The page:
The year 2006 was fantastic for games--we had two new consoles launch, plenty of fantastic games for the PC and the Xbox 360 console, and some great handheld games as well. But 2007 could be an even bigger and better year. Just take a look at this year's Most Wanted list, which calls out the games that GameSpot editors the world over are most looking forward to.
My anticipation for God of War II began shortly after I beat the first game, when I watched the bonus videos in which David Jaffe detailed some of the levels and abilities of the protagonist, Kratos, that didn't make it into the final version of the game. There was some really cool stuff in there that proved the sequel could be more than just "more of the same." Sure, Kratos supposedly finally found peace when he took his place among the gods at the end of God of War, but he didn't seem like the type who would be happy simply sitting on a golden throne--so it seemed like just a matter of time before a sequel would end up in the works.
I'll be the first to admit that I was more than a little disappointed when it was announced that God of War II wouldn't be a PlayStation 3 title. That disappointment was short-lived, however, as it took just 60 seconds of the game's trailer to convince me that this game would indeed rock. Seeing Kratos mount and climb a giant cyclops was cool enough, but when he managed to wrench the eye from the great beast...now that was intense.
Of course, Kratos has some new powers and abilities at his disposal. What powers, you ask? How 'bout the power of flight? Does that do anything for ya? Using "Icarus wings," Kratos is now able to fly for short amounts of time. Even time is no obstacle for this god, as he can wield the amulet of fates to freeze time and attack foes while they're immobilized. Kratos still has the fabled blades of chaos chained to his hands, so the combat should feel familiar, though the antihero has learned some new attacks, can switch weapons on the fly, and can use his blades to grapple and swing from hooks.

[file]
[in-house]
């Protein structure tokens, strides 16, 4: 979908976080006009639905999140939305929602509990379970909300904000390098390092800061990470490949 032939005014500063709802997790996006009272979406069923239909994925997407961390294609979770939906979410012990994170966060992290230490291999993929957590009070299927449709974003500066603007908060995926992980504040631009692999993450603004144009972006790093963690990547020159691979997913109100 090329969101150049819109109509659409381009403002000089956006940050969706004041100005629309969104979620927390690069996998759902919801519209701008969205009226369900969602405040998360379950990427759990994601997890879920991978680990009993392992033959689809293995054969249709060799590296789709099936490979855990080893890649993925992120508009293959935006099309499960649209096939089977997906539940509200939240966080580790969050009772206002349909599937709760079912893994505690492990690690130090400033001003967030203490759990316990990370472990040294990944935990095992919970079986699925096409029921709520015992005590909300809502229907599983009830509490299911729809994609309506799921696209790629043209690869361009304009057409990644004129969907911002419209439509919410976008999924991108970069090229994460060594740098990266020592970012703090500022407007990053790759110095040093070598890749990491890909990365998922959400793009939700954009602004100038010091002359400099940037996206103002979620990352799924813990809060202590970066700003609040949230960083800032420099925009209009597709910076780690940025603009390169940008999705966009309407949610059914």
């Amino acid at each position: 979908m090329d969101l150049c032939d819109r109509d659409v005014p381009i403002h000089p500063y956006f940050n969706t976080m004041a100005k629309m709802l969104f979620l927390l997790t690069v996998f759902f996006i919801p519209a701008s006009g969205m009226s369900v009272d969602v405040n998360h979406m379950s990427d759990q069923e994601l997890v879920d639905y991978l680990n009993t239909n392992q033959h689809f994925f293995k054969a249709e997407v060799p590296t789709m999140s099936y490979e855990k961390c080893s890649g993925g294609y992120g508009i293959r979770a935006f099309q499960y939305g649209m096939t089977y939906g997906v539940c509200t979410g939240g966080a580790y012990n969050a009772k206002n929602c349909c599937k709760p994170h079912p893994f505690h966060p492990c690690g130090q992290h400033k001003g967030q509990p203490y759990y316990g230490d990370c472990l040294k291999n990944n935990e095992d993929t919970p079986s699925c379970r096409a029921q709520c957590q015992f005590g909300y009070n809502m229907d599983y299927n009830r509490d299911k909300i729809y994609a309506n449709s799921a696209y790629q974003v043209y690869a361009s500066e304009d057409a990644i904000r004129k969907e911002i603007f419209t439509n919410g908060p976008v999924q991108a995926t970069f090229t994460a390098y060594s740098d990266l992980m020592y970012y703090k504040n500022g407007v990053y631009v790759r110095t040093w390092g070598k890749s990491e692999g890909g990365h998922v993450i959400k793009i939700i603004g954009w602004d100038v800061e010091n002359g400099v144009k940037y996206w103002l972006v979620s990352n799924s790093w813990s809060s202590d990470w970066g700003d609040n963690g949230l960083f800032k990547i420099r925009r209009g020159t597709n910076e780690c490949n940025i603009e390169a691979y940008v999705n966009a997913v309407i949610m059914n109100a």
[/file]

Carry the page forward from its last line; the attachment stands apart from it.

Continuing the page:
I could go on and on about why I'm psyched for God of War II. The game looks amazing; the intense, dramatic music in the trailers is fantastic; and the new creatures are awesome. Be it yanking a rider right off the back of a minotaur, fighting while flying on the back of a griffon, or taking on a giant rocklike creature many times his size, there doesn't appear to be any shortage of ways for Kratos to let out his aggression.
All signs point to God of War II being released in the first quarter of the year. It's been a long time coming, but it looks as if Kratos' next adventure will be worth the wait.
Rlease Date: Q2 2007
Developer: Splash Damage
We haven't heard much about Enemy Territory: Quake Wars since Activision announced that the game would be delayed until 2007, but that extra time has hopefully given developer Splash Damage a chance to fine-tune the game and really make good on its potential. We last saw the game at E3 2006, where we were shocked by how well the game seemed to strike a balance between depth, variety, and all-out action.